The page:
first and second respondents declared that they had never sold their
property to anyone, that they did not know Rukayi, and
the Title
Deeds of stand No 67 was still in their possession. They did not
know how the property had been sold to Rukayi and later
to the
Ruparangandas. They reported the matter to the Zimbabwe Republic
Police.





Up
to the time of the hearing of the case at the High Court, the police
had not been able to locate Rukayi. Only Ellen Ruparanganda
was
located at No 36 Zambezi Flats, Block 6 Quendon Road, Mabelreign,
Harare.





The
respondents applied for cancellation of the sale and transfer of
their property to Rukayi and the Ruparangandas and said the
transfers
had been obtained fraudulently and that Rukayi had no good title of
the property to pass to the Ruparangandas.





The
High Court granted the order sought by the respondents and ordered
that the transfers of stand 67 to Rukayi and the Ruparangandas
be
cancelled.





Ellen
Ruparanganda has now appealed against that judgment.





In
support of their application to the High Court, the two respondents
submitted the following information -





1. 
 They have never parted with the Title Deeds of stand 67. The
Title Deeds                   have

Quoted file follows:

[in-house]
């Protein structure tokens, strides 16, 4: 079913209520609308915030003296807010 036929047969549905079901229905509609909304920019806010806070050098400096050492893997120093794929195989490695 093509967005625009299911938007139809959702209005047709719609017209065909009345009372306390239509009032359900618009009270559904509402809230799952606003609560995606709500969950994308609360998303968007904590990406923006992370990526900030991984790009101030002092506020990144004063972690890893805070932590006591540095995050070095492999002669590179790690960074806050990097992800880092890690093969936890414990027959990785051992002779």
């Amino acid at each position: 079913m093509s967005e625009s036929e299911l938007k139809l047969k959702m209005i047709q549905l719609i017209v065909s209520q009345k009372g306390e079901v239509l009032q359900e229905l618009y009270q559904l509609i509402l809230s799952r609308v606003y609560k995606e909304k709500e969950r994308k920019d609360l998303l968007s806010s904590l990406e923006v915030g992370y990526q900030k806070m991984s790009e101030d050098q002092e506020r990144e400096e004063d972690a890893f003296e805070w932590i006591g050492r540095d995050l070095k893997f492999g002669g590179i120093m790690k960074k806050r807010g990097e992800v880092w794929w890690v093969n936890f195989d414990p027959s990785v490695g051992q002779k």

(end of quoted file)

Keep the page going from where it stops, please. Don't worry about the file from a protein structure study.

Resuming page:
always been and are still in their possession.





2.   The
signatures on the agreement of sale of stand 67 to Rukayi
are not                   theirs.





3.   The
signatures on the Power of Attorney to make transfer are not
                  theirs.





4.   The
signatures on the Declaration of Seller are not theirs.





5.
A copy of the Title Deeds was used to make transfer because
their Title                   Deeds
(originals) are still in their possession.





A
quick look at the signatures of the respondents on their affidavits
filed in the application and on the other documents, including
their
wills which were filed with their legal practitioners long before
this case, shows very clearly that they are not the ones
who signed
the agreement of sale or power of attorney. The difference is so